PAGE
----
William and myself had arrived.
The city of Rome alone was home to a million people. As magnificent as it may have looked from a distance, the city told tales of squalor, poverty and death through its filthy stench and the sullen faces of its inhabitants.
“That the Colloseum?” asked William, pointing up to the towering building in the relative distance.
“Yes,” I said, “We’ve still a long way to go, Scarlette.”
I urged Nod on, and we trotted through the trees, slowly.
“Have you been here before?”
“A few times. But I didn’t spend too long in the city itself, or go to many places. I spent most of my time here in hostels or in audiences with King Silvio.”
“You’d think that,” I snorted, “But it’s a little more than annoying.”
As we approached the city boundaries we saw guards, and I said to William, “Let me do all the talking, eh? Don’t object to anything I say.”
One guard raised a hand and said in Italian, “Dismount!”
I did as I was told and nodded to William to do the same.
“State your purpose,” the guard said.
“We’re travellers. Here for the Olympics,” I replied in his language.
“Papers,” he demanded and put out a hand. I took off my bag and dug around for my British passport. Italy and Britain were currently allies, so I hoped this would be enough. Finding it, I handed the passport to him.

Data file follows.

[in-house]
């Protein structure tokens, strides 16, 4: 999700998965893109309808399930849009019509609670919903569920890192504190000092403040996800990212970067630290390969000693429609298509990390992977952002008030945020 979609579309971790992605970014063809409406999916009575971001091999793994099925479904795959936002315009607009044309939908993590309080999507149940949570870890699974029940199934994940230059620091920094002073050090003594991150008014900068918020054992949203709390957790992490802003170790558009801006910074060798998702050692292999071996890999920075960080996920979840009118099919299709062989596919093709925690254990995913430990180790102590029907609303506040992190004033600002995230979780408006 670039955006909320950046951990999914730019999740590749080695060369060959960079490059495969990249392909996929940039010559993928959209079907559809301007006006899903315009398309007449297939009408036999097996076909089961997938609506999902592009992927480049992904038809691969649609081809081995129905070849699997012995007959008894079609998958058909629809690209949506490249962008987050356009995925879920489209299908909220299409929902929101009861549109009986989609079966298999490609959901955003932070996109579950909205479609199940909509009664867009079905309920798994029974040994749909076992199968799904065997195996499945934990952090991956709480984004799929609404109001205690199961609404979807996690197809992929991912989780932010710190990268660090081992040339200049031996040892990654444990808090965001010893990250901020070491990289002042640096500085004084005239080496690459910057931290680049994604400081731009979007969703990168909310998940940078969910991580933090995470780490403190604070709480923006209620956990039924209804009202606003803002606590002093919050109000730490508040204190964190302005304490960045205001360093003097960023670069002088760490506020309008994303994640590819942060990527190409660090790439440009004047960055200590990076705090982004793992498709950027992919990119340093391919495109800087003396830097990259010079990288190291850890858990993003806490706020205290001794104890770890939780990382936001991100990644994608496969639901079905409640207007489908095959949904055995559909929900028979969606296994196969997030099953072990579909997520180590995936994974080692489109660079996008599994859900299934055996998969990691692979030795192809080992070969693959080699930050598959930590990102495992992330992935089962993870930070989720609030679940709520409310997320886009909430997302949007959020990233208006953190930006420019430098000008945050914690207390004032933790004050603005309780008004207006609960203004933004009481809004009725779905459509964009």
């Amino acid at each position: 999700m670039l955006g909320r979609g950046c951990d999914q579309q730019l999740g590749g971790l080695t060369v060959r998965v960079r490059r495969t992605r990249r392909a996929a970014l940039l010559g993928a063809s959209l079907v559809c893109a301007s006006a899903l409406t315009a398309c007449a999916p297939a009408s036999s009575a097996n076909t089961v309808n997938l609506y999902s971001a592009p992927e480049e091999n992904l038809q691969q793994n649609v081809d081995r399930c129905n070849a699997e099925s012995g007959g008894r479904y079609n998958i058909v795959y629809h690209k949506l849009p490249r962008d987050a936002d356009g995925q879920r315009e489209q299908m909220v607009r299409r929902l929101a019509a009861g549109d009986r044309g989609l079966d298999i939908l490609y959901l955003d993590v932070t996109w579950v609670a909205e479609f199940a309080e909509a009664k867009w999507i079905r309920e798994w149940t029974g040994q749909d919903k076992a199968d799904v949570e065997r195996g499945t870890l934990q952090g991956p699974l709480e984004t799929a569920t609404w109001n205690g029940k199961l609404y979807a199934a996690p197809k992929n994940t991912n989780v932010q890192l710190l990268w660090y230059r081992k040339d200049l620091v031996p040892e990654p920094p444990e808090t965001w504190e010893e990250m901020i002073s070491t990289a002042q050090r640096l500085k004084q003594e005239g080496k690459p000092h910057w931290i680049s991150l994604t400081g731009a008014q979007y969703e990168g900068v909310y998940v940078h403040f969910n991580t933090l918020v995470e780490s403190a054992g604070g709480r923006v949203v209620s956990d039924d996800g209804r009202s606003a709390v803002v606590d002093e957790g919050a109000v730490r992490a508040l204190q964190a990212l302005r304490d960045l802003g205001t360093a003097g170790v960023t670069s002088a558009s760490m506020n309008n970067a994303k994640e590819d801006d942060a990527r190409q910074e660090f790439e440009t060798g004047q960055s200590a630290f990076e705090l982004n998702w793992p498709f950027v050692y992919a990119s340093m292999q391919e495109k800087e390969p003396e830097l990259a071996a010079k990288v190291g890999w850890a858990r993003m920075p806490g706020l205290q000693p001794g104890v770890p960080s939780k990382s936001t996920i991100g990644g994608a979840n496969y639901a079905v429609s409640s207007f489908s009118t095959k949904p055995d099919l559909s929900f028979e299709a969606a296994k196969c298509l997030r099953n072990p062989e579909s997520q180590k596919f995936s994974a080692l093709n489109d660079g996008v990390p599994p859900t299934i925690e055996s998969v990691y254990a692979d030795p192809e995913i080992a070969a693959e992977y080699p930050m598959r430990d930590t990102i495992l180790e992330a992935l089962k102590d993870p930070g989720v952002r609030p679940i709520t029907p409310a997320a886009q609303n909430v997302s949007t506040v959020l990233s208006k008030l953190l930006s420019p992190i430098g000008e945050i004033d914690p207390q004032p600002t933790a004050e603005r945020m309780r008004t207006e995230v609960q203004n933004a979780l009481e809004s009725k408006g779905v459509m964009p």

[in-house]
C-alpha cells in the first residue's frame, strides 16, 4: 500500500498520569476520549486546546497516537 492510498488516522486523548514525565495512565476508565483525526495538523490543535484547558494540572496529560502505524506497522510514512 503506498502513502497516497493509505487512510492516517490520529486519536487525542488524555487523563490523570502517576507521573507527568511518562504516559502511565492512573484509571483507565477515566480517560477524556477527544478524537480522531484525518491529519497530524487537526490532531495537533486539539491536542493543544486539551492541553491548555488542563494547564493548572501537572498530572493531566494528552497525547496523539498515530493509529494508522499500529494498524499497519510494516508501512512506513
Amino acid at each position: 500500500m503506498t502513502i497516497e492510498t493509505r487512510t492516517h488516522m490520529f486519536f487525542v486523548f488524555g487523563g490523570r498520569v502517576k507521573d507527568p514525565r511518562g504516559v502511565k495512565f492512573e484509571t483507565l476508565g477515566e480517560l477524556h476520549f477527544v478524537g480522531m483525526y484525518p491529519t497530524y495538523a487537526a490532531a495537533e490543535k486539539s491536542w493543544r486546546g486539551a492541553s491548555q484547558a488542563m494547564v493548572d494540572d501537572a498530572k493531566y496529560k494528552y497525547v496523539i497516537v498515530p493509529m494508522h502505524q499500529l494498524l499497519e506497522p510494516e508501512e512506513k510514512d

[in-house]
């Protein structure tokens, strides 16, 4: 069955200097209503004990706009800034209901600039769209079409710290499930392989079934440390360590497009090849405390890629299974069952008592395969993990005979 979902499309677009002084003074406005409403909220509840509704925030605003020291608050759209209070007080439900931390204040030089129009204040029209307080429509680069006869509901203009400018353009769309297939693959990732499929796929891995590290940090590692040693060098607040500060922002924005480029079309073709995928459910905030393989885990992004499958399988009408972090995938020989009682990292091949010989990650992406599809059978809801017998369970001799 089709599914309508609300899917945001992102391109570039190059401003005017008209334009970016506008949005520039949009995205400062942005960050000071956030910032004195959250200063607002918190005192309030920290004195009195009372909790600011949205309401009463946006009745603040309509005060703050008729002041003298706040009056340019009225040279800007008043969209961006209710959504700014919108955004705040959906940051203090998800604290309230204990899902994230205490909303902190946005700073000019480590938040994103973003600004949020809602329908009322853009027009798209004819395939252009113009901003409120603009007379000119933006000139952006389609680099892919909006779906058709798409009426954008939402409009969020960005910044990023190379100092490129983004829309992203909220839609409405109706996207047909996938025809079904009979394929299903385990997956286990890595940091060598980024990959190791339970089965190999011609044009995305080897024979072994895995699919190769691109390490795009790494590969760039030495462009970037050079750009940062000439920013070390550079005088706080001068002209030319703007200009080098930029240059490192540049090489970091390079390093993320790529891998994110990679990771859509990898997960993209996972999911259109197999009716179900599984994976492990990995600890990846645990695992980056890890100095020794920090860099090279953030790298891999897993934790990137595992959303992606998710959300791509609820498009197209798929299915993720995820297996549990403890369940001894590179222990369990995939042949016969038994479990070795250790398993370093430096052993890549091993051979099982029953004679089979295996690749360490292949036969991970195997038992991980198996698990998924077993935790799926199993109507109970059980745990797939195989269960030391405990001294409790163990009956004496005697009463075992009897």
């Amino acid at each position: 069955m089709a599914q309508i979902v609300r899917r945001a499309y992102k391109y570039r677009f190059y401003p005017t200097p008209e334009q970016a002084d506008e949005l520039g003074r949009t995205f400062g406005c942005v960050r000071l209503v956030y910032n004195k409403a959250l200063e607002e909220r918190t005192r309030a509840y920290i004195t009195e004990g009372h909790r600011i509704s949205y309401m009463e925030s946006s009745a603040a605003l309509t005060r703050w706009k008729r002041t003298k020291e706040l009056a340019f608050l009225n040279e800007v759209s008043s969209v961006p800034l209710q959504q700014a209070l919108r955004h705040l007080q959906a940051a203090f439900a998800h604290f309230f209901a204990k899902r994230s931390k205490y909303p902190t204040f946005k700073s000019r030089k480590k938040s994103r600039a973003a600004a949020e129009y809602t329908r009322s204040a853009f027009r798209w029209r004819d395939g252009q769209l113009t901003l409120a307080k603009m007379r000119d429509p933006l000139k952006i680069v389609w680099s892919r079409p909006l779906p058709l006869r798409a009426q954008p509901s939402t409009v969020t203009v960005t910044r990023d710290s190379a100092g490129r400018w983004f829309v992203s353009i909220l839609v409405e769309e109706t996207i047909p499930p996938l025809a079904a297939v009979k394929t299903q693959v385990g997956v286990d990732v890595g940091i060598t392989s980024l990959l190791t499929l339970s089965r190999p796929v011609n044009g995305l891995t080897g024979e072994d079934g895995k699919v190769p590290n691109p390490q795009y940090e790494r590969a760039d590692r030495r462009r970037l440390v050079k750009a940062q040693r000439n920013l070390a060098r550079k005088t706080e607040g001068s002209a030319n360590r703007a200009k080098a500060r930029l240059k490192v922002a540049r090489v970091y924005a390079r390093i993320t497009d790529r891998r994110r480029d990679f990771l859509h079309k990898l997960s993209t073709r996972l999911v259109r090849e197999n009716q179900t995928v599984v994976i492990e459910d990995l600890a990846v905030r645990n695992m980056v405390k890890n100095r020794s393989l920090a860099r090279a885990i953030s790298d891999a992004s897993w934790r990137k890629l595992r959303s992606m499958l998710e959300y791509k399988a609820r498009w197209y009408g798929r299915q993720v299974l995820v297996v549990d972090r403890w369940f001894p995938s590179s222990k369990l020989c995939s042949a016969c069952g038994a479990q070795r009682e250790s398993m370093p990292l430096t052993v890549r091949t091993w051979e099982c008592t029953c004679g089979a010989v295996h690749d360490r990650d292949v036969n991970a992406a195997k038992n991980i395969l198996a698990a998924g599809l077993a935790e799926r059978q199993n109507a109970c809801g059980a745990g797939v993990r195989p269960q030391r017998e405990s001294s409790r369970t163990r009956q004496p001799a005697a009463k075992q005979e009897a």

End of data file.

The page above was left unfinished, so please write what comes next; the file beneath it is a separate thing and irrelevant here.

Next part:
He eyed at the maroon cover with something approaching disgust, but didn’t say anything and opened the book and read, “Mariqah de Saint-Omer? Strange name, signora.”
“Arab mother,” I said shortly, “French father.”
“Mm,” he said and then looked at William, “what about you?”
“He’s my slave, sir,” I said.
“No papers?” the man raised a brow, looking William up and down.
I shook my head, “Mi dispaice.”
“Looks scruffy enough,” said one of the other guards.
“And he looks like a guard-type slave. Armed and everything,” said another, “would be appropriate for a pretty woman on the move,” the smile he flashed at me was received with a scowl.
The main guard paused, and then said, “Alright, but I’ll be keepin’ an eye out for dangerous slaves, comprende?”
“Grazie,” I said.
They opened the gates as we mounted our horses again. We rode through the entrance.
William looked at me, “You know Italian?”
“Well enough,” I said, “It’s better than my Veneto, anyway.”
“Veneto,” I said, like it was supposed to be obvious, “language of Venice.”
“Isn’t Venice inside Italy…?”
I paused, “It’s like Gaelic and English.”
“Except Ireland is a whole different country.”
I sighed, shaking my head, “I had this discussion with your brother,” I said, “It didn’t end well.”
“It really doesn’t make a difference, William,” I said, frustrated and upset with his unnecessary insistence.
“Actually, Mariqah, it does. Thomas is my half-brother. And only half,” William looked angry, “He abandoned us. Why should even accept him as that?”
“He abandoned everything in his life, William!” I snapped, drawing Nod up to the main roads, “I know that he did you some injustice, but he was not safe from it either. Thomas lived a hard life!” I looked away and mumbled, “and I didn’t exactly make it any easier for him…”